Laboring for Little
Labor Day, which became an official federal holiday in 1894, was created to honor working Americans. There once were parades and celebrations. Now there are mattress sales.
Our appreciation for working men and women seems to have waned at about the same pace as our devaluation of unions. Unions helped secure wages, benefits, and improved working conditions, but politicians decided they were a bad thing. Never mind that it was those jobs that drove our industrial expansion.
By 1954, there were nearly 38 million union workers in the United States. Now there are about 14.5 million. They represent about 10 percent of the total workforce, about half what it was just 35 years ago. As unions vanished, so, too, did many employee benefits.
Employer-paid healthcare and defined benefit pension systems are now a rapidly disappearing anachronism. Neither were sustainable as traditionally configured, the costs overwhelming the good intentions.
Even now, according to the Kaiser Family Foundation, companies that provide health insurance employee benefits pay about 83 percent of the employee cost and 72 percent of the coverage for employee family members. That's not likely sustainable, either.
Of course, there are plenty of working men and women, about 145 million of us, unions or not. And most now understand this is a do-it-yourself kind of economy: Get your own insurance, set up your own retirement, stand up for yourself if there's a problem at the workplace.
All of which hasn't much deterred workers, except in their bank accounts. American employees are a resilient bunch. We moved from the farms to the city, changed from an agrarian society to an industrial one, created new industries and new jobs and moved along.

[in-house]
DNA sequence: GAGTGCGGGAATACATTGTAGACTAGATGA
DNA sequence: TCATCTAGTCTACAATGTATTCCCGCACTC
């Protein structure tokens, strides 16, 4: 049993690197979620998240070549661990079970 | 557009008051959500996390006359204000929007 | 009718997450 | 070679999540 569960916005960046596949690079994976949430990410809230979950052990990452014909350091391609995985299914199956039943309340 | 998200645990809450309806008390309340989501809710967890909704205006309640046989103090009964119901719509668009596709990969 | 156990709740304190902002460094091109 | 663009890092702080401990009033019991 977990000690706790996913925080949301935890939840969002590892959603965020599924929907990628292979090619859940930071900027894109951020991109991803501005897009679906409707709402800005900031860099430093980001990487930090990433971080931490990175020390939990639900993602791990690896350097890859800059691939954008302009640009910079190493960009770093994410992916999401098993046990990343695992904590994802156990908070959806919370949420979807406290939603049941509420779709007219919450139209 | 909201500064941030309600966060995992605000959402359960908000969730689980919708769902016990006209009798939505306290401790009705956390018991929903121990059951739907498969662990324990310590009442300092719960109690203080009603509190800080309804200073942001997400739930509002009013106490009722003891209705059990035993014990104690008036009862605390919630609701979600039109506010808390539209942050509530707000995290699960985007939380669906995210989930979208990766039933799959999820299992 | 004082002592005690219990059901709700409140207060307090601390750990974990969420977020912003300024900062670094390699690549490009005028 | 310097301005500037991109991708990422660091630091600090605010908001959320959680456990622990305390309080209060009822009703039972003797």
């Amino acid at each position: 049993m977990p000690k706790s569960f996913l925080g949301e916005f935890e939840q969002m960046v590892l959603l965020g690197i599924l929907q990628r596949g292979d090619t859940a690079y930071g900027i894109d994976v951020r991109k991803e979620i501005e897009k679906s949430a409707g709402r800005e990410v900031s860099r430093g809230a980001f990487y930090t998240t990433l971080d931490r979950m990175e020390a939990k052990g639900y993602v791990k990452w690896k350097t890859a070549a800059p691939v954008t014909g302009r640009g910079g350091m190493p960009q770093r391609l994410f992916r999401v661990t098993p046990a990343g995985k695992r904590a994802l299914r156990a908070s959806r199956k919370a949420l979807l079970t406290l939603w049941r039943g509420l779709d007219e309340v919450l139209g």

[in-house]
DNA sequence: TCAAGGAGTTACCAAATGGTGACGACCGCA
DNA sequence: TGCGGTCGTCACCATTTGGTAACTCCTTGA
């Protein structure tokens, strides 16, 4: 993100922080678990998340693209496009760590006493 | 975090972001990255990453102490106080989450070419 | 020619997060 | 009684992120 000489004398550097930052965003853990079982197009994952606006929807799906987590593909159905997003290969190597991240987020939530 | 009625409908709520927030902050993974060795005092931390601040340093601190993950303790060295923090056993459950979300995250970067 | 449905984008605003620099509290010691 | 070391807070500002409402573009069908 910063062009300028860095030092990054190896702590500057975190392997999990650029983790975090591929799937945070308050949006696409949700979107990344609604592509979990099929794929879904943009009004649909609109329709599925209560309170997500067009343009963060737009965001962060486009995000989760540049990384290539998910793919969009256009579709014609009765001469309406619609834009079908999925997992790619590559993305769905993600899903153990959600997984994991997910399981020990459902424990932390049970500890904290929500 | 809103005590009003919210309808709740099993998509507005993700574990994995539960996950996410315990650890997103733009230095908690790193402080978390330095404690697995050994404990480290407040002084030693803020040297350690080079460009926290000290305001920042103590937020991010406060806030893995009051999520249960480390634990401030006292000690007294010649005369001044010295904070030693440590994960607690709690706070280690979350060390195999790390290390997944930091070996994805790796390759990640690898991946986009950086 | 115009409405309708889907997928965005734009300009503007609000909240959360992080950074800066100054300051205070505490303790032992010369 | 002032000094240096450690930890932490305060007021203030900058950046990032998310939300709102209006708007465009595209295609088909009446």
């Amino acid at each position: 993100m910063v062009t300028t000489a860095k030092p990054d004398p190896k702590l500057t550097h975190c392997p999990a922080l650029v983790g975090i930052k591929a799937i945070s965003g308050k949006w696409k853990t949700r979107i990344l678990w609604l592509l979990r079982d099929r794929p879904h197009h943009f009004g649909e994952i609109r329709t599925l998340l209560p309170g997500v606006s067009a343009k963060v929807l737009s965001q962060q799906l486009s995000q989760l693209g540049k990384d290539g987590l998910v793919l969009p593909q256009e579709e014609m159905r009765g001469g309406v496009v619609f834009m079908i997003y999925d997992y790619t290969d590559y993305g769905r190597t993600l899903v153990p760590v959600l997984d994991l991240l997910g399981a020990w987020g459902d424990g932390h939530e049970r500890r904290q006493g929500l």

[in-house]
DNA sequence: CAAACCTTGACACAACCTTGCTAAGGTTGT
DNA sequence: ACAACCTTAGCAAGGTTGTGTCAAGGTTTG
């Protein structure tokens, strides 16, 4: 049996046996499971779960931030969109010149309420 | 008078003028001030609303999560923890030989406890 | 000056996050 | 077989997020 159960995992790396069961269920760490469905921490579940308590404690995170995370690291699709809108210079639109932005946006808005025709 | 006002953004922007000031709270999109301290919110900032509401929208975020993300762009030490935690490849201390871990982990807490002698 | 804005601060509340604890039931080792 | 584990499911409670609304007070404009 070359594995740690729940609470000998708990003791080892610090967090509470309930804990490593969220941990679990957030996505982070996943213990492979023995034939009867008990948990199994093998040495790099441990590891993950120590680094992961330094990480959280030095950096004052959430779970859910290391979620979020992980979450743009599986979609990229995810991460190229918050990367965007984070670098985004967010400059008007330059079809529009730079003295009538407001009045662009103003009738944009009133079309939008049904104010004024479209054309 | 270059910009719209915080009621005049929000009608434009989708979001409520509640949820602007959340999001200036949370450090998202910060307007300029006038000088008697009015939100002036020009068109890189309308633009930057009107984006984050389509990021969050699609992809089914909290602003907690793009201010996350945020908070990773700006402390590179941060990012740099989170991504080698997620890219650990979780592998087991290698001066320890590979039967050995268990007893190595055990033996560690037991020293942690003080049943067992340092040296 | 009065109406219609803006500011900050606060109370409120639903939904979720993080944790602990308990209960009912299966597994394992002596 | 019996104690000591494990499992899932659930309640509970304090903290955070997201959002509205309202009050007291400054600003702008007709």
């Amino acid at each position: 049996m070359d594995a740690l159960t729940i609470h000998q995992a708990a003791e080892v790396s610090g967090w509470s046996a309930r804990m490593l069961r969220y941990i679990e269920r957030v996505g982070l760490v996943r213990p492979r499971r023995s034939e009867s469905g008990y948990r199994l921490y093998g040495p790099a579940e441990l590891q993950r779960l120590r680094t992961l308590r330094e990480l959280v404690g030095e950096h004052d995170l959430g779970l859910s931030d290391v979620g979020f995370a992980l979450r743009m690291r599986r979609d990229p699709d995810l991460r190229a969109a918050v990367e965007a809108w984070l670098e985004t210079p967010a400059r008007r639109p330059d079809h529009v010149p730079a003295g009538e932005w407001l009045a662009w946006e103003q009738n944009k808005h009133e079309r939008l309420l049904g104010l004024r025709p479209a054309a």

Yet our workers have always been a little behind. Whatever the economic woe — inflation, recession, political stupidity — it's workers who take the biggest hit. Even now, in a strengthening economy with low unemployment and a booming market, real wage growth has increased the least.
According to Forbes, even the big corporate tax break hasn't much helped workers. Only 5 percent of the companies that benefited from the cut shared any with their employees in the form of raises or bonuses. Five percent.
Some workers have been, or will be, replaced by automation in the form of smart robotics. Most blue collar jobs will be nearly gone by the time a child born today is old enough to work.
The Bureau of Labor Statistics (BLS), an arm of the Department of Labor, projects significant job declines in manufacturing, construction and information services by 2026. Manufacturing will be automated; information provided by artificial intelligence and construction is simply running out of workers.
In fact, the trades are one of the areas continuing to need more workers. Robots can't yet fix your frozen and burst pipes, install your duct work, rewire your garage door, or frame a house on-site. But fewer and fewer young people are interested in the trades, and jobs go wanting, then disappear as Baby Boomers retire.
What job sectors are likely to see significant increases by 2026? The BLS projects the biggest gains in professional and business services, healthcare and social assistance, and leisure and hospitality — all service-driven fields. And all industries that often don't pay high wages or offer benefits. (Not surprisingly, they also project increases in the number of both federal and state employees.)
There are some workers who are doing very well, indeed. Chief executive officers (CEO) are having one banner year after another. Big corporations are now required to disclose the difference in pay between their CEO and the median income of their worker bees.
On average, CEOs of the largest Fortune 500 companies earn 339 times more than their worker's median. McDonald's CEO earned 3,100 times what those loyal kids behind the counter make, but the winner was Mattel, whose CEO earned a staggering 4,987 times his median employee salary. The company’s excuse? Half its employees work in Malaysia for less than $7,000 a year.
Our children are facing an economy with jobs that start with low pay and don't get much better. And we already have stagnant wages, few benefits, and little job security. We've given our workers a day but not much else.
Speaking of difficult jobs, those intrepid school bus drivers will be at it again this week. Imagine your worst car pool nightmare multiplied by 10, five days a week.
This is a reminder that when those yellow buses pull over with red lights flashing, you have to stop. Whether you’re behind the bus or approaching it, you muststop.
Those flashing red lights mean they are either loading or off-loading children, some of whom can be unpredictable. So just stop. The buses have cameras; don’t stop, and you will be photographed and lucky to get away with only big fines.